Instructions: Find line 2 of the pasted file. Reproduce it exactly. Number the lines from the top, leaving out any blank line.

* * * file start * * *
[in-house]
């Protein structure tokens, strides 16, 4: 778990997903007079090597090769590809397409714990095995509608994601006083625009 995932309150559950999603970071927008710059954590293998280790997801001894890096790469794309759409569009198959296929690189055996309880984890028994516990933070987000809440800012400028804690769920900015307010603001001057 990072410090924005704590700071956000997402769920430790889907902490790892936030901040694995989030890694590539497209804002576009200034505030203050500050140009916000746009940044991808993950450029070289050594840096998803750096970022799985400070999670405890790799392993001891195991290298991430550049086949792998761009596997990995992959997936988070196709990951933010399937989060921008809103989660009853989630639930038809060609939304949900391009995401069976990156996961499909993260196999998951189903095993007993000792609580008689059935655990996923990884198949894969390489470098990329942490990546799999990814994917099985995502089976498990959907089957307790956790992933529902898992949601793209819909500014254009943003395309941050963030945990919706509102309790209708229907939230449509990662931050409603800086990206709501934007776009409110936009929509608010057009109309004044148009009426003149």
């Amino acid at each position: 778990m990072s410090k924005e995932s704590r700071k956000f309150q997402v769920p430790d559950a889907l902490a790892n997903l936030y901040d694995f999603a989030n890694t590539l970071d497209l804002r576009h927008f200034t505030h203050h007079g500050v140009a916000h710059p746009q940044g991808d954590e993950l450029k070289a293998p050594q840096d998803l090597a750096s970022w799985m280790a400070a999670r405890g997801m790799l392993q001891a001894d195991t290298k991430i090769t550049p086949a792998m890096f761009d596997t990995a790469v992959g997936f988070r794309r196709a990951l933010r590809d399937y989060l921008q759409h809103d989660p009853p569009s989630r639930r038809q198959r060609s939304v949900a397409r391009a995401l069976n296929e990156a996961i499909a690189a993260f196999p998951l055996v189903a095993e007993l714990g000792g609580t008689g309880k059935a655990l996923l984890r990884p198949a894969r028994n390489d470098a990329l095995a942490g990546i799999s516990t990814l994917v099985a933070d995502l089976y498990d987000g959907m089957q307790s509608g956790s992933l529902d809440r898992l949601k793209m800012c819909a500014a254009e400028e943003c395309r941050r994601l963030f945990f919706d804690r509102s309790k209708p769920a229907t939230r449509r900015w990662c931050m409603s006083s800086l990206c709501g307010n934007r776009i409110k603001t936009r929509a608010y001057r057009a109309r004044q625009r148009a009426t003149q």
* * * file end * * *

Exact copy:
């Protein structure tokens, strides 16, 4: 778990997903007079090597090769590809397409714990095995509608994601006083625009 995932309150559950999603970071927008710059954590293998280790997801001894890096790469794309759409569009198959296929690189055996309880984890028994516990933070987000809440800012400028804690769920900015307010603001001057 990072410090924005704590700071956000997402769920430790889907902490790892936030901040694995989030890694590539497209804002576009200034505030203050500050140009916000746009940044991808993950450029070289050594840096998803750096970022799985400070999670405890790799392993001891195991290298991430550049086949792998761009596997990995992959997936988070196709990951933010399937989060921008809103989660009853989630639930038809060609939304949900391009995401069976990156996961499909993260196999998951189903095993007993000792609580008689059935655990996923990884198949894969390489470098990329942490990546799999990814994917099985995502089976498990959907089957307790956790992933529902898992949601793209819909500014254009943003395309941050963030945990919706509102309790209708229907939230449509990662931050409603800086990206709501934007776009409110936009929509608010057009109309004044148009009426003149």